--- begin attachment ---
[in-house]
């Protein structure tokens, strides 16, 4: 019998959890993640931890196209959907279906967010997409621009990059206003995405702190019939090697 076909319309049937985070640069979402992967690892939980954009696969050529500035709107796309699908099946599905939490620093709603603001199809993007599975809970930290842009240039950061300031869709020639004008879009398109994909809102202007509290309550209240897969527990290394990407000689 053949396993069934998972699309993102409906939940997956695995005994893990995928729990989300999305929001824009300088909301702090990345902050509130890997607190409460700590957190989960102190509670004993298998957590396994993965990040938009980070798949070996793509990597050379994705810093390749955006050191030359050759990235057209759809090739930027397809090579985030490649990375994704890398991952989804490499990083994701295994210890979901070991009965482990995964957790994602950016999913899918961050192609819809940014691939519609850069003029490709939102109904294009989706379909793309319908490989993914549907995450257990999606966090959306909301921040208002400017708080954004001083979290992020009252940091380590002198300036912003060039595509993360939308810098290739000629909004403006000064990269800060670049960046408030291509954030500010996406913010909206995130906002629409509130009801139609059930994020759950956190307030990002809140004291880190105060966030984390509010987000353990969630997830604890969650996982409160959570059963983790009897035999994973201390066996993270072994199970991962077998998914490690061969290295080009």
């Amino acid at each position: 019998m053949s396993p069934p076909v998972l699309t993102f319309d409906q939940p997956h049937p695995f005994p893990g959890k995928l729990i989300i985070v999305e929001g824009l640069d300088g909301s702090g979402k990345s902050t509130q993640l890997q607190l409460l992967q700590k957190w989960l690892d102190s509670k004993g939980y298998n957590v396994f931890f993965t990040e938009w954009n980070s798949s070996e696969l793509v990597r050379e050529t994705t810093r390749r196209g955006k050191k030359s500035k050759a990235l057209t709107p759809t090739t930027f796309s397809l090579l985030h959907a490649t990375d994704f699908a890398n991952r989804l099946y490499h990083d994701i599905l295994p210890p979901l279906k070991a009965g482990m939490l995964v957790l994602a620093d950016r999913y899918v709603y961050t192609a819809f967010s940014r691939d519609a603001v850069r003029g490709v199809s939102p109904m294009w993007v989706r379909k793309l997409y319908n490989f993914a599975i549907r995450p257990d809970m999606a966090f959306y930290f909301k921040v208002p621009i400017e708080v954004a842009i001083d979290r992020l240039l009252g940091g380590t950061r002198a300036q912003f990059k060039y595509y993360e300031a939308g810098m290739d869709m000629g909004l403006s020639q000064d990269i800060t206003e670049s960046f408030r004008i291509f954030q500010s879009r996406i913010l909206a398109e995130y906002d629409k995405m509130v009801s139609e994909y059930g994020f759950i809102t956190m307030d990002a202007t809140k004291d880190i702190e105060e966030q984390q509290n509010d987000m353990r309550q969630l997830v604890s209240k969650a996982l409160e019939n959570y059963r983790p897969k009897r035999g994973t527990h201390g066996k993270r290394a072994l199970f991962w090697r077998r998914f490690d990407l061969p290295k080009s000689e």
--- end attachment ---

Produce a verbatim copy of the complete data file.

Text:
[in-house]
């Protein structure tokens, strides 16, 4: 019998959890993640931890196209959907279906967010997409621009990059206003995405702190019939090697 076909319309049937985070640069979402992967690892939980954009696969050529500035709107796309699908099946599905939490620093709603603001199809993007599975809970930290842009240039950061300031869709020639004008879009398109994909809102202007509290309550209240897969527990290394990407000689 053949396993069934998972699309993102409906939940997956695995005994893990995928729990989300999305929001824009300088909301702090990345902050509130890997607190409460700590957190989960102190509670004993298998957590396994993965990040938009980070798949070996793509990597050379994705810093390749955006050191030359050759990235057209759809090739930027397809090579985030490649990375994704890398991952989804490499990083994701295994210890979901070991009965482990995964957790994602950016999913899918961050192609819809940014691939519609850069003029490709939102109904294009989706379909793309319908490989993914549907995450257990999606966090959306909301921040208002400017708080954004001083979290992020009252940091380590002198300036912003060039595509993360939308810098290739000629909004403006000064990269800060670049960046408030291509954030500010996406913010909206995130906002629409509130009801139609059930994020759950956190307030990002809140004291880190105060966030984390509010987000353990969630997830604890969650996982409160959570059963983790009897035999994973201390066996993270072994199970991962077998998914490690061969290295080009």
């Amino acid at each position: 019998m053949s396993p069934p076909v998972l699309t993102f319309d409906q939940p997956h049937p695995f005994p893990g959890k995928l729990i989300i985070v999305e929001g824009l640069d300088g909301s702090g979402k990345s902050t509130q993640l890997q607190l409460l992967q700590k957190w989960l690892d102190s509670k004993g939980y298998n957590v396994f931890f993965t990040e938009w954009n980070s798949s070996e696969l793509v990597r050379e050529t994705t810093r390749r196209g955006k050191k030359s500035k050759a990235l057209t709107p759809t090739t930027f796309s397809l090579l985030h959907a490649t990375d994704f699908a890398n991952r989804l099946y490499h990083d994701i599905l295994p210890p979901l279906k070991a009965g482990m939490l995964v957790l994602a620093d950016r999913y899918v709603y961050t192609a819809f967010s940014r691939d519609a603001v850069r003029g490709v199809s939102p109904m294009w993007v989706r379909k793309l997409y319908n490989f993914a599975i549907r995450p257990d809970m999606a966090f959306y930290f909301k921040v208002p621009i400017e708080v954004a842009i001083d979290r992020l240039l009252g940091g380590t950061r002198a300036q912003f990059k060039y595509y993360e300031a939308g810098m290739d869709m000629g909004l403006s020639q000064d990269i800060t206003e670049s960046f408030r004008i291509f954030q500010s879009r996406i913010l909206a398109e995130y906002d629409k995405m509130v009801s139609e994909y059930g994020f759950i809102t956190m307030d990002a202007t809140k004291d880190i702190e105060e966030q984390q509290n509010d987000m353990r309550q969630l997830v604890s209240k969650a996982l409160e019939n959570y059963r983790p897969k009897r035999g994973t527990h201390g066996k993270r290394a072994l199970f991962w090697r077998r998914f490690d990407l061969p290295k080009s000689e």